45.3

129.9

237.3

514.1

139.4

151

62.1

404

196.3

79.2

93.2

118.6

Runoff volume for one hectare (cubic meter)

372

337

286

469

425

331

325

328

294

317

313

233

320

350

371

335

As noted previously, to the running of AHP and to the weighting of criteria and various RWH, first quantitative measures were calculated for all of RWHS options and in all of the homogeneous groups. The first option that is the acceptance of existing conditions, certainly any system is not running and it is obvious that there is no cost. Therefore, this measure is calculated for four alternatives. Table 4 shows the result of the amount of initial investment required by each of the executive or RWHS options.
Table 4

The initial recommended investment in RWHS

RWH

Micro basin

Water tank

French drain

Mulch

Initial investment ($)

0.25

50

1.75

0.116

To calculate the efficiency of RWHSs, first benefits from the implementation of various systems given the amount of runoff that this RWHs store for each of the proposed systems were calculated (Table 5). Also, Table 5 presents the profitability due to implementation of water extraction systems based on runoff volume. Then the efficiency of RWHSs was determined given the rate of benefit to cost (Table 6). This table declares the rate of RWHSs yields in each of the homogenous watersheds.
Table 5

The benefits of the proposed RWHSs

Homogenous groups

The average amount of rainfall runoff for each design storm (M3)

The proposed RWHSs

Stored runoff (M3)

Benefit ($)

1

328.17

Micro basin

147.68

0.113233

Water tank

328.17

0.251467

French drain

109.39

0.083867

Mulch

109.39

0.083867

2

403

Micro basin

181.35

0.139033

Water tank

403

0.309867

French drain

134.33

0.103

Mulch

134.33

0.103

3

329

Micro basin

14.05

0.1135

Water tank

329

0.252233

French drain

109.67

0.084067

Mulch

109.67

0.084067

4

233.33

Micro basin

105

0.0805

Water tank

233.33

0.178633

French drain

77.78

0.059633

Mulch

77.78

0.059633

5

286

Micro basin

128.7

0.098667

Water tank

286

0.219267

French drain

95.33

0.0731

Mulch

95.33

0.0731

Table 6

The efficiency of the proposed RWHSs

Homogenous groups

The proposed RWHSs

Efficiency (the rate of benefit to cost)

1

Micro basin

45.71

Water tank

0.5

French drain

4.78

Mulch

72.3

2

Micro basin

56.14

Water tank

0.62

French drain

5.88

Mulch

88.78

3

Micro basin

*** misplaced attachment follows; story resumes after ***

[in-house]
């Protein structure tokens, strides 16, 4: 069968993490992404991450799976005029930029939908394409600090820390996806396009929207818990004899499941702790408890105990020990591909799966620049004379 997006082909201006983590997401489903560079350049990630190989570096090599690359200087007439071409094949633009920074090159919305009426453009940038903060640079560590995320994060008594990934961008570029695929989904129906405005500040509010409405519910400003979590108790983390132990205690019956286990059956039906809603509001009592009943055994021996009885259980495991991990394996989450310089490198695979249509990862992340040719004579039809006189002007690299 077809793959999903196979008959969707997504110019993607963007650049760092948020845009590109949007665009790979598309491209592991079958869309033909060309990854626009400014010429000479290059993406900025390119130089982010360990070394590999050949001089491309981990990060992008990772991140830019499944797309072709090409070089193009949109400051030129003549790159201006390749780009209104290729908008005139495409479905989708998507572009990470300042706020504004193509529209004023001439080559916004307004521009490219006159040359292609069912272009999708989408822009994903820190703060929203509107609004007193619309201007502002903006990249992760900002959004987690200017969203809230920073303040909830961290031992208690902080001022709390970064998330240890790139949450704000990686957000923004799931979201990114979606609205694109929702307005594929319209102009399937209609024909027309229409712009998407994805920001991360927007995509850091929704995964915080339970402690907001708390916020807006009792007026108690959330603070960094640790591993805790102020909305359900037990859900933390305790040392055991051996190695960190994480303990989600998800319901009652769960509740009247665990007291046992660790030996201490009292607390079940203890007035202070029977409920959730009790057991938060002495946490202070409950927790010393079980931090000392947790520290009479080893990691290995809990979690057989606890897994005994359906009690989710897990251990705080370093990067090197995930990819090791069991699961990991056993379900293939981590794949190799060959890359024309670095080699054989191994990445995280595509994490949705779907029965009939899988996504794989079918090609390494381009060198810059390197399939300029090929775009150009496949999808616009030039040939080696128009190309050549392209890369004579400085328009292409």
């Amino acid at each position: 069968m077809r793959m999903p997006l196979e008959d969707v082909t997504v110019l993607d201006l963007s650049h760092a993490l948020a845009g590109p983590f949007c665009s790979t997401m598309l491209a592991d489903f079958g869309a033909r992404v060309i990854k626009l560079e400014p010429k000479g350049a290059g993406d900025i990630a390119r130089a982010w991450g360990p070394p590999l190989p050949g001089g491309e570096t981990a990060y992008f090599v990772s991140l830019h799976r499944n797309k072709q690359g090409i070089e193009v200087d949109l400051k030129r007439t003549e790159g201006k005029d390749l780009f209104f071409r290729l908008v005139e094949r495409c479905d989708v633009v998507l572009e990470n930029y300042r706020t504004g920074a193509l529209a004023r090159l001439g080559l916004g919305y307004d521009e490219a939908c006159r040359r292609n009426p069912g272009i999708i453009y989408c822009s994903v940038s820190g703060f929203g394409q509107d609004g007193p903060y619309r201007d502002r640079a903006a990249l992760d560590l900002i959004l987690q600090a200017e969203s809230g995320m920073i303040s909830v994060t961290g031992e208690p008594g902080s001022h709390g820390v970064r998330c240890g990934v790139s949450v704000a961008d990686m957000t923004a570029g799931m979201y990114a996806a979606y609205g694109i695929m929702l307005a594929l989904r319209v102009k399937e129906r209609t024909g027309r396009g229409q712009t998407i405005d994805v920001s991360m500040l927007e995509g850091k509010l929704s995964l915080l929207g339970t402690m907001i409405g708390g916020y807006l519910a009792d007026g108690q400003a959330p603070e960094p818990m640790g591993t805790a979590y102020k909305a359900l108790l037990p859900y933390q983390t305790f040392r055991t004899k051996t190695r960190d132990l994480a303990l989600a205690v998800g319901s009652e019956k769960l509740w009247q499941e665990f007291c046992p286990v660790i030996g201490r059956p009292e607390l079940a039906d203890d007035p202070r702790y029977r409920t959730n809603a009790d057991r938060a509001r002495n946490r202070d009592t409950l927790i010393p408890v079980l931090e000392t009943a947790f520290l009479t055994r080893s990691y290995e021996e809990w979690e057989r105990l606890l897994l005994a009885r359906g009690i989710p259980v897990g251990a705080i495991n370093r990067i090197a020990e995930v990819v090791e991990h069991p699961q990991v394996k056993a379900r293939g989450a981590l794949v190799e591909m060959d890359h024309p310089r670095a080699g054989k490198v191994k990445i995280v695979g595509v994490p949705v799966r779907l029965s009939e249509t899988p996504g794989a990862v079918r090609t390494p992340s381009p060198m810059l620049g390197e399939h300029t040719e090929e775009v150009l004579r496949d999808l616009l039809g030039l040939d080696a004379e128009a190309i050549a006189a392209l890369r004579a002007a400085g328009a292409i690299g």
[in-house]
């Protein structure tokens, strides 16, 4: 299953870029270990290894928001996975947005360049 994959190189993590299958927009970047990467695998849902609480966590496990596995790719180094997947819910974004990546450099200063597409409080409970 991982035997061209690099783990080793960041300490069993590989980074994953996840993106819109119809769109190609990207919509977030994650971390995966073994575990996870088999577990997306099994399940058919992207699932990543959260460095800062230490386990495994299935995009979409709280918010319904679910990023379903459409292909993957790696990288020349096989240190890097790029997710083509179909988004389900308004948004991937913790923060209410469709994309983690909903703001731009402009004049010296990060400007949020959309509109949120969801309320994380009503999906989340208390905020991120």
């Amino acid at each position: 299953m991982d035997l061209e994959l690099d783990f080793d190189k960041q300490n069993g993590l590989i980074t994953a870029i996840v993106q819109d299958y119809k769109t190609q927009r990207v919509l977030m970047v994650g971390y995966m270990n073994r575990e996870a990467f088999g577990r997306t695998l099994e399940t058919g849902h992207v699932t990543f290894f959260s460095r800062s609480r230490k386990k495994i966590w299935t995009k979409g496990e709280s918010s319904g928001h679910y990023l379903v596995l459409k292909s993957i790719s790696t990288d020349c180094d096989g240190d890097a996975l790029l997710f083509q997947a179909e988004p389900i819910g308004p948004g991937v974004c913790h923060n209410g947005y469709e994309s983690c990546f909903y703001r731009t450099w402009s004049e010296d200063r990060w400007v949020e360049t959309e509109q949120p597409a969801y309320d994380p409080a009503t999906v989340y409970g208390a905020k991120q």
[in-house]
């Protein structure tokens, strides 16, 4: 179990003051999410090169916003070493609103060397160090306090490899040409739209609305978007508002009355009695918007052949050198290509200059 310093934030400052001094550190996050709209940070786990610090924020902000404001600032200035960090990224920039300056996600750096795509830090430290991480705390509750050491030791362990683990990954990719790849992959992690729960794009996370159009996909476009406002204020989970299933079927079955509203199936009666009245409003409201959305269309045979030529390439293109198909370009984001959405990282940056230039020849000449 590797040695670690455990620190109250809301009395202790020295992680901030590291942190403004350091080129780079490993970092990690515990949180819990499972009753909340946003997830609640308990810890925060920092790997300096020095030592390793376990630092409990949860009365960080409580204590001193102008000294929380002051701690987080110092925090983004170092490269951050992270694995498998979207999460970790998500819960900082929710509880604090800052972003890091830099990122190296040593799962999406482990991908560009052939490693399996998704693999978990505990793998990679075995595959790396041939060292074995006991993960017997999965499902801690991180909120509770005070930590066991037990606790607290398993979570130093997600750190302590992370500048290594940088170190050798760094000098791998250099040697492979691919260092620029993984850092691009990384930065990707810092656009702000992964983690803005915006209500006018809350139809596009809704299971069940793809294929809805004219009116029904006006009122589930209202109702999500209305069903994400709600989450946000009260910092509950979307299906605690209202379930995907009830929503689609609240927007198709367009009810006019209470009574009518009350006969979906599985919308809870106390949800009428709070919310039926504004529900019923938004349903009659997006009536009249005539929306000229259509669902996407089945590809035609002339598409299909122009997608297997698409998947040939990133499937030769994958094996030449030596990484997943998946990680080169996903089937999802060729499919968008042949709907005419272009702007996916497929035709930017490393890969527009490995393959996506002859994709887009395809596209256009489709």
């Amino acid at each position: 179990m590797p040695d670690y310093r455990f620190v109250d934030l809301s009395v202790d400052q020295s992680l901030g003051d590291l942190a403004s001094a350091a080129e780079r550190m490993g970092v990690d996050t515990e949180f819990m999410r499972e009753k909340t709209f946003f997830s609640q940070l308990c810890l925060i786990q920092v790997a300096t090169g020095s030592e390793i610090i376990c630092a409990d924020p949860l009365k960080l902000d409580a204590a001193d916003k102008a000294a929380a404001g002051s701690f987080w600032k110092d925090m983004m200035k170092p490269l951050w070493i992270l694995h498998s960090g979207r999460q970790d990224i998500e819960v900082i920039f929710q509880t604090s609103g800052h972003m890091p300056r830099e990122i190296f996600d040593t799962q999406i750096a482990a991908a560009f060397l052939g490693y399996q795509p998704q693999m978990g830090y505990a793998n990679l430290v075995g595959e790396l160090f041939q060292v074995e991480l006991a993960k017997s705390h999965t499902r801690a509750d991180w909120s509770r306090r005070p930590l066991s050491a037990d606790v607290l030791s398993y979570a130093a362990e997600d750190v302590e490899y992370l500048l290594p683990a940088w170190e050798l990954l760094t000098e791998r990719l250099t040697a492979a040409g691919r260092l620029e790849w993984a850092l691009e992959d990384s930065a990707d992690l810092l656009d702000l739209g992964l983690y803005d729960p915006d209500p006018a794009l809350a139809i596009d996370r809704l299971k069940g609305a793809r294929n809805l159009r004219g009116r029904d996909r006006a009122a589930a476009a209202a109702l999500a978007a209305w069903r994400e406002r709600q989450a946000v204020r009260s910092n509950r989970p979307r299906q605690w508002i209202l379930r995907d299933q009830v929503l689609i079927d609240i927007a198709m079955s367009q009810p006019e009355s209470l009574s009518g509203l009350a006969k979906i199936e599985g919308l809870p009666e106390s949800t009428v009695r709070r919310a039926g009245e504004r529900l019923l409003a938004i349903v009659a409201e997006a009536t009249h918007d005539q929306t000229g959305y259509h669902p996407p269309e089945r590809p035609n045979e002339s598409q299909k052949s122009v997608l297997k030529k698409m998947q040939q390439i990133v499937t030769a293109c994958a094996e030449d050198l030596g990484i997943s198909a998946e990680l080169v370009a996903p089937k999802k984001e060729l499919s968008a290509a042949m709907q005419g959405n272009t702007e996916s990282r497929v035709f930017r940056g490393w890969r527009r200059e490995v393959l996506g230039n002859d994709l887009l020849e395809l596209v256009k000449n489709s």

45.83

Water tank

0.5

French drain

4.8

Mulch

72.48

4

Micro basin

32.5

Water tank

0.36

French drain

3.4

Mulch

40/51

5

Micro basin

0.098667

Water tank

0.219267

French drain

0.0731

Mulch

0.0731

Since all of the proposed RWHSs need maintenance, this cost was calculated annually and presented in Table 7.
Table 7

Maintenance cost of the proposed RWHSs

The proposed RWHSs

Maintenance costs per cubic ($)

Micro basin

2

Water tank

0

French drain

2.53

Mulch

0.3833

Table 8 presents the best suitable RWHSs for homogenous watersheds according to results of AHP with Expert Choice software. Thus, prioritizing of RWHSs in any homogeneous unit was done.
Table 8

The prioritization of RWHSs based on AHP

Homogenous groups

1

2

3

4

5

Watershed number

5, 6, 10, 11, 12, 14

2, 4

7, 9, 13, 15, 16

1, 8

3

The first priority

Mulch

Water tank

Mulch

Mulch

Micro basin

The second priority

Micro basin

Existing situation

Micro basin

Micro basin

Mulch

The third priority

Existing situation

Mulch

Existing situation

Existing situation

Existing situation

The fourth priority

French drain

Micro basin

French drain

French drain

French drain

The fifth priority

Water tank

French drain

Water Tank

Water tank

Water tank

Discussion

In this research, the best RWHS was determined using the AHP with Expert Choice 11 software for homogenous watersheds overlooking the Arak city. To do this, five options were suggested for RWHSs which include existing situation, Micro Basin, Water Tank, French Drain and Mulch with five measures which include the initial investment (execution cost), the efficiency of RWHSs (the rate of benefit to cost ratio), maintenance costs, ease of implementation and water extraction capability.

As Table 8 shows, for groups of 1, 3 and 4 that include the more of the study area, the priority is that Mulch and the Micro Basin have the second priority. Since the maximum land-use area of the watersheds of these three groups (except watershed number 12) allocated to arid and semiarid ranges that their geological structure is mainly slit and sandstone that belongs to hydrologic group of C, and hence, the execution of Mulch system in this area in addition to important reductions in soil evaporation also increases the soil humidity and finally encourages the vegetation of the study area. Due to the poor condition of vegetation in the study area, according to the Wang et al. (2009) it is better to use sandy-gravel mulch. Also, the Micro Basin as the second priority, an area with calm slope, can act as a supplementary system.